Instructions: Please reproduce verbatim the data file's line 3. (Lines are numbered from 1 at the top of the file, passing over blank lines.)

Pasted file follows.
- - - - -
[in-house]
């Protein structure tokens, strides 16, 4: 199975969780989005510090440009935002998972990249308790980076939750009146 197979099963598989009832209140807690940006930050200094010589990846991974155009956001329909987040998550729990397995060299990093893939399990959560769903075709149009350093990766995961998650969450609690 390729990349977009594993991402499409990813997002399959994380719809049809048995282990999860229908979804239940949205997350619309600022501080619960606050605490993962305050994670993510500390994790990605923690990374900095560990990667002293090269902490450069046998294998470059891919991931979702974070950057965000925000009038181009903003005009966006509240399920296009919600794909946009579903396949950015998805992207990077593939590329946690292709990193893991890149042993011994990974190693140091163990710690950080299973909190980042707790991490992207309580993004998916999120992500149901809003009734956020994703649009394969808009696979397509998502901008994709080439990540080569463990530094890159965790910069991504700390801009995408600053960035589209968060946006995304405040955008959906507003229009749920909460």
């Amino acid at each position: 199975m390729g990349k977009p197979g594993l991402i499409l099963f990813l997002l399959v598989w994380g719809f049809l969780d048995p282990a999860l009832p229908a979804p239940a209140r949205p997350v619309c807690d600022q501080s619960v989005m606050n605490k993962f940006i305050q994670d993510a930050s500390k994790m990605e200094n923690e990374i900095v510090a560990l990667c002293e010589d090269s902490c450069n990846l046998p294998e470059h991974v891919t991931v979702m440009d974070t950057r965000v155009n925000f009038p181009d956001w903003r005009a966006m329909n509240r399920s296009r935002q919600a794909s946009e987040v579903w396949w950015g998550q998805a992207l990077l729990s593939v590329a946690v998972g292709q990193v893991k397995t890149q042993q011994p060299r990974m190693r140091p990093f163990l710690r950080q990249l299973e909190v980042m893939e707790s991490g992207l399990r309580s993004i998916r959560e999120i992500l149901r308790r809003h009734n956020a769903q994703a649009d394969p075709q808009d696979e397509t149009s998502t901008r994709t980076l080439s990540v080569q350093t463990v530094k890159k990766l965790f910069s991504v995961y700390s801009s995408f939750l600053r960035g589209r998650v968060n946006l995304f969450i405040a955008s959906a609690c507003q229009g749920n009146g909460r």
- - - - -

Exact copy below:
């Amino acid at each position: 199975m390729g990349k977009p197979g594993l991402i499409l099963f990813l997002l399959v598989w994380g719809f049809l969780d048995p282990a999860l009832p229908a979804p239940a209140r949205p997350v619309c807690d600022q501080s619960v989005m606050n605490k993962f940006i305050q994670d993510a930050s500390k994790m990605e200094n923690e990374i900095v510090a560990l990667c002293e010589d090269s902490c450069n990846l046998p294998e470059h991974v891919t991931v979702m440009d974070t950057r965000v155009n925000f009038p181009d956001w903003r005009a966006m329909n509240r399920s296009r935002q919600a794909s946009e987040v579903w396949w950015g998550q998805a992207l990077l729990s593939v590329a946690v998972g292709q990193v893991k397995t890149q042993q011994p060299r990974m190693r140091p990093f163990l710690r950080q990249l299973e909190v980042m893939e707790s991490g992207l399990r309580s993004i998916r959560e999120i992500l149901r308790r809003h009734n956020a769903q994703a649009d394969p075709q808009d696979e397509t149009s998502t901008r994709t980076l080439s990540v080569q350093t463990v530094k890159k990766l965790f910069s991504v995961y700390s801009s995408f939750l600053r960035g589209r998650v968060n946006l995304f969450i405040a955008s959906a609690c507003q229009g749920n009146g909460r």